A Mindful Christmas

As Christmas nears and I think about the coming New Year, I ask myself what is it that I need to express at this time? I cannot deny that this time of year as joyful as it can be, reminds me of the loss of many who were dear and near to me. I am forever grateful to have had them in my life, yet selfishly; there is a definite void without them.

My goal this Christmas and beyond is to transcend the sense of loss and focus more on the lessons of strength and character that those who have departed have taught me. The best tribute that I can provide them is to remember them well and to do my best in making them proud.

This is a special time of year for holiday gatherings and loved ones coming together. Holidays may bring much joy or undue anxiety, stress, or sadness. This Christmas and New Year’s keep in mind these few reminders and know how grateful I am to you for taking the time to read my work:

-Don’t get lost in the commercialism of the holidays! It’s not about what you got or didn’t get. If you feel that you didn’t give enough to someone or some charity, there are 364 other days to help them out.

-Seek a solution! If you have physical pain, that can lead to emotional and spiritual pain. Any of the 3 may lead to the other, for that is the mind-body-spirit connection. Seek help, if you need it!

-Be mindful and realistic! We all have what we categorize as “good days” or “bad days” but it takes both for a complete experience. Appreciate both.

-Show kindness to those around you as well as yourself. We never really know what others are experiencing, so show some compassion. Don’t beat yourself up about  some event that did or didn’t turn out as planned.

-Don’t stress, breathe! Remember to have fun, enjoy those with whom you are celebrating, and fight stress through deep breathing and meditation.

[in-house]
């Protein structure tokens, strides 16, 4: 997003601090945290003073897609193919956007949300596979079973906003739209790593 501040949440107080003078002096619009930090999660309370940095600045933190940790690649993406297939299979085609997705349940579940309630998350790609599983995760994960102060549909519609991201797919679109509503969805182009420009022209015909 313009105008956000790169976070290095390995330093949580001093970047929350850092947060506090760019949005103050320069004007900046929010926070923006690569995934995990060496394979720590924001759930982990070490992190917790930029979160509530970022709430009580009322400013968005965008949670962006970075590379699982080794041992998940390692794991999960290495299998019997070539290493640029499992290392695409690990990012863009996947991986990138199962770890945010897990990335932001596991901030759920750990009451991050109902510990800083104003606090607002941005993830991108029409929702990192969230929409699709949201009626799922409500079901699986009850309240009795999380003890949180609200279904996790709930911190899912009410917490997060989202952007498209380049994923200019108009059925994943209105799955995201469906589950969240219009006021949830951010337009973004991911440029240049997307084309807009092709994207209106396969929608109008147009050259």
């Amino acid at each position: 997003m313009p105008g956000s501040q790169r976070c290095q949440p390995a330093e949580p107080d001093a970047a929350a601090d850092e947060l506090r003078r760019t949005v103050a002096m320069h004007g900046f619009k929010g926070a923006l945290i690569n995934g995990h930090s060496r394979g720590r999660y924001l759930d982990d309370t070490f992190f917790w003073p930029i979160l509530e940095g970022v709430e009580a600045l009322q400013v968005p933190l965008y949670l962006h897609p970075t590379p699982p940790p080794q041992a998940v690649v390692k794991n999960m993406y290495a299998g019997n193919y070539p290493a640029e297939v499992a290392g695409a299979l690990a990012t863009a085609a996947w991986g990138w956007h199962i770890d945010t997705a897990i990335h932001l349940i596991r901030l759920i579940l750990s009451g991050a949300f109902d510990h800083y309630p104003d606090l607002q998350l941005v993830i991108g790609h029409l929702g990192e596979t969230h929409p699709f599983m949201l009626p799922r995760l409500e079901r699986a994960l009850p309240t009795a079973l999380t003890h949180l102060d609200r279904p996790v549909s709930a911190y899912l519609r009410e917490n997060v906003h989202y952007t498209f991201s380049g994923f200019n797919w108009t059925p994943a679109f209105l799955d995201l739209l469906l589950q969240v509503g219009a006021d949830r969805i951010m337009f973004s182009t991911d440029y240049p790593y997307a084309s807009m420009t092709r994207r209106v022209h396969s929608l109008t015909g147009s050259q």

These are just a few personal tips. If you think you are depressed seek professional help. I am not a doctor.

I wish you a very Merry Christmas and a Happy New Year!

About Karl Robb

Karl Robb has had Parkinson’s disease (PD) for over twenty-five years. Karl believes he has had PD since he was seventeen years old and was diagnosed at the age of twenty-three. Now fifty, he is a Parkinson advocate, entrepreneur, inventor, writer, blogger, photographer, Reiki Master, and speaker on PD issues. Karl is the author of the book, A Soft Voice in a Noisy World: A Guide to Dealing and Healing with Parkinson’s Disease. He has been chosen as a blogger partner for the 4th World Parkinson Congress being held this September in Portland, Oregon. He has a bachelor’s degree in English from the University of North Carolina at Chapel Hill. His writing has been featured in The New York Post and he has appeared on BBC radio, the CBS Saturday Evening News, Japanese television, as well as several local Washington, D.C., television stations. Karl is a former board member and a Virginia assistant state director of the Parkinson’s Action Network and a board member of the Parkinson Voice Project. You may reach Karl via email at asoftvoice@gmail.com, visit his blog at www.asoftvoice.com, on Facebook, or contact him via Twitter @asoftvoicepd.

Posted on December 23, 2013, in Media & Trends, Parkinson's Disease, Philosophy, support groups, Wellness and tagged , , , , , , , , , , , , , , , , . Bookmark the permalink. Leave a comment.

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